Investors can use various profitability ratios to evaluate whether they should invest in a company. Some of these ratios are basic and allow investors to determine whether the company is profitable. However, investors may also want to know the returns they will get on their invested amounts. For these calculations, investors may use the Return on Invested Capital (ROIC).
What is Return on Invested Capital?
Return on Invested Capital is a profitability ratio that represents the percentage return that companies earn from their invested capital. ROIC is a metric that allows investors to determine how efficiently a company allocates its resources to make profits. Investors can use ROIC to gauge how much they can earn for the amount of investment they make in the company.
How to calculate Return on Invested Capital?
Investors can use the following formula to calculate the Return on Invested Capital for a particular investment.
Return on Invested Capital (ROIC) = Net Operating Profit After Tax (NOPAT) / Invested Capital
For the above formula, investors must first determine how much return the company generates. It includes after-tax earnings but before interest payments. This amount is not available in the company’s financial statements. Therefore, investors will have to calculate it manually. The formula for NOPAT is as below.
NOPAT = Earnings Before Interest and Taxes (EBIT) x (1 – Tax Rate)
Most of the information for the above formula is available in a company’s Income Statement. Therefore, calculating NOPAT should be straightforward.
Next, they must determine the value of the invested capital. Invested capital represents the amount that investors have contributed to the company through the purchase of shares. There are various ways to calculate the invested capital for a company. Firstly, there is the following formula.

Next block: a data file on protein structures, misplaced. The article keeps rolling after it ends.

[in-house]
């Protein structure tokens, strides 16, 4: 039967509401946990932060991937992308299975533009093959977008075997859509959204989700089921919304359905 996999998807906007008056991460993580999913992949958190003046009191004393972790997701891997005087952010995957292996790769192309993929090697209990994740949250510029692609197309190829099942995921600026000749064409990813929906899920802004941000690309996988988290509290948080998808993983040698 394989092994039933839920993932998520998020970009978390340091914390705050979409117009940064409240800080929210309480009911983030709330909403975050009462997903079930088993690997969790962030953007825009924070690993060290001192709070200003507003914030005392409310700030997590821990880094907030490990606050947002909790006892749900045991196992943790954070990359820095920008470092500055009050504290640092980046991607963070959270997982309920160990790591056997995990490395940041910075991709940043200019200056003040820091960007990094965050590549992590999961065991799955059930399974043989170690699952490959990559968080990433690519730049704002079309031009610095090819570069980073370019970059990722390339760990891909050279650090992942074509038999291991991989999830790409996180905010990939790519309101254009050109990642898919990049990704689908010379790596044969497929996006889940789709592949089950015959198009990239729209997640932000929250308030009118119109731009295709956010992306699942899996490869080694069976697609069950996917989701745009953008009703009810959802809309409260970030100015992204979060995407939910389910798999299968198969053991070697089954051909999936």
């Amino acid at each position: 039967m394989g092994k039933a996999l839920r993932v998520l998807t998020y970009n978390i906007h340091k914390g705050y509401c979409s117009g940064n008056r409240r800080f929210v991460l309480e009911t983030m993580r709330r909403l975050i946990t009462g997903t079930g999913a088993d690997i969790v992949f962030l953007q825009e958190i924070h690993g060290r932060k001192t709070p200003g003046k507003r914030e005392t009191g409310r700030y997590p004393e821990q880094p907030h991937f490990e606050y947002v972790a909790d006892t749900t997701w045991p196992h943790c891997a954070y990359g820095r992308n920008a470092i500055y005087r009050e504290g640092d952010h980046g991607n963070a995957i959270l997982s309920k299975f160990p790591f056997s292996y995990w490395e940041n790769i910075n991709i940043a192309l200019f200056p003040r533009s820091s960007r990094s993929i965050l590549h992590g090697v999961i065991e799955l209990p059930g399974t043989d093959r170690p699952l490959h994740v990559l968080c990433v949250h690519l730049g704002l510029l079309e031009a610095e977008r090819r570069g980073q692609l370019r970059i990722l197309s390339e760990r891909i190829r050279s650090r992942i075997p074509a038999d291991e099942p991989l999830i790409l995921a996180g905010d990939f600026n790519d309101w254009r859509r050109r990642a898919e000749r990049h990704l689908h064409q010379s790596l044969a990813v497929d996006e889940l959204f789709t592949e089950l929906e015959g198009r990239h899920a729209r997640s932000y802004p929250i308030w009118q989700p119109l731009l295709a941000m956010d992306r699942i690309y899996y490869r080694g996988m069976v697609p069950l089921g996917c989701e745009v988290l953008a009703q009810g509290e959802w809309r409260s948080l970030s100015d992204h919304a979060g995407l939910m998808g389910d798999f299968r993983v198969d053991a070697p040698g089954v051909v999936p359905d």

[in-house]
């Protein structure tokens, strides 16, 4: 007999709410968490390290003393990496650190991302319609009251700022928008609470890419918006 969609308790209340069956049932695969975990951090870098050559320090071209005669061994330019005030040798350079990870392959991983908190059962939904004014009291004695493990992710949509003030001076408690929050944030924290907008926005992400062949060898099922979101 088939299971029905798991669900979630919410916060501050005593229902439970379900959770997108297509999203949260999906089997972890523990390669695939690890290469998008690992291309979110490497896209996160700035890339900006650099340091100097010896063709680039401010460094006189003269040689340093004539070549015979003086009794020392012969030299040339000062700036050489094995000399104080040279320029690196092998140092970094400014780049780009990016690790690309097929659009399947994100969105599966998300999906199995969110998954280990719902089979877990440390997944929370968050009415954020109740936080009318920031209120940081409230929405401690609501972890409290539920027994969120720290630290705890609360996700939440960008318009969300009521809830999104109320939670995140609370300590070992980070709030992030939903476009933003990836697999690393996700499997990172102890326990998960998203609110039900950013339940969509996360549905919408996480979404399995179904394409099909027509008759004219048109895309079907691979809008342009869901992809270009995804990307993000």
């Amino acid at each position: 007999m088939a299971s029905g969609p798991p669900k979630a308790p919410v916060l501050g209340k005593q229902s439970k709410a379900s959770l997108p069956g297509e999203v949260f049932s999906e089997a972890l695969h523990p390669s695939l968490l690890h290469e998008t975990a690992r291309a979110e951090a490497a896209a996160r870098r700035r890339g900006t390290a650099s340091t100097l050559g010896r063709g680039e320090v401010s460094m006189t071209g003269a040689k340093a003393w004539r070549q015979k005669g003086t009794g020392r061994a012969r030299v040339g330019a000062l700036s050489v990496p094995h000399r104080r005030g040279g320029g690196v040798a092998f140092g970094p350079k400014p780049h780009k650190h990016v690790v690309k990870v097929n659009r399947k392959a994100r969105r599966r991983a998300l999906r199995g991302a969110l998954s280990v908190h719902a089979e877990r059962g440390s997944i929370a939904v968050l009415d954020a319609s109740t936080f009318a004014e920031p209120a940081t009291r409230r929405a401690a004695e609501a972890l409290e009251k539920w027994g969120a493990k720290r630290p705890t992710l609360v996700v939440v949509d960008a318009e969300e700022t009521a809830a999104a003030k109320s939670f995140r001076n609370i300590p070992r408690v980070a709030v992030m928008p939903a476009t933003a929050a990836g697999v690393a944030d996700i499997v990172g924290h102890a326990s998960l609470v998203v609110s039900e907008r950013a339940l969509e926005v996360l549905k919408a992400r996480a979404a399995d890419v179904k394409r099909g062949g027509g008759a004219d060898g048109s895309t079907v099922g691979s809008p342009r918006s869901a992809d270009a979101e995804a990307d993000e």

Invested Capital = Total Debt + Total Equity and Equivalent Equity Investments + Non-Operating Cash
However, investors may also use the following formula to calculate the invested capital.
Invested Capital = Net Working Capital + Net Fixed Assets + Net Intangible Assets
A company, Green Co, has Earnings Before Interest and Tax of $100,000. Similarly, the tax rate prevalent for the company is 20%. The total invested capital of Green Co. is $400,000. Therefore, Green Co.’s Return on Invested Capital will be as follows.
Return on Invested Capital = Net Operating Profit After Tax (NOPAT) / Invested Capital
Return on Invested Capital = [$100,000 x (1 – 20%)] / $400,000
Return on Invested Capital = 0.2 or 20%
How does Return on Invested Capital work?
The Return on Invested Capital formula returns a percentage value. It provides a measure of a company’s performance, showing much return it generates for each dollar of invested capital. Unlike some other ratios, investors can use ROIC both on its own and comparatively. They may also use as a comparative tool with a company’s weighted average cost of capital.
Usually, the higher a company’s ROIC is, the more profitable and efficient it is. Similarly, companies with ROIC higher than their WACC maximize returns for the invested capital. Investors also prefer to invest in companies that have an ROIC of at least 2% or higher. Anything below that usually indicates an inefficient use of resources.
Return on Invested Capital is a measure of efficiency and profitability for companies. Investors use it to determine whether they should invest in a company or not. The ROIC formula requires investors to take the ratio between a company’s returns and its invested capital. Investors can use ROIC on its own or comparatively. They can also use it to compare a company’s ROIC with its WACC.
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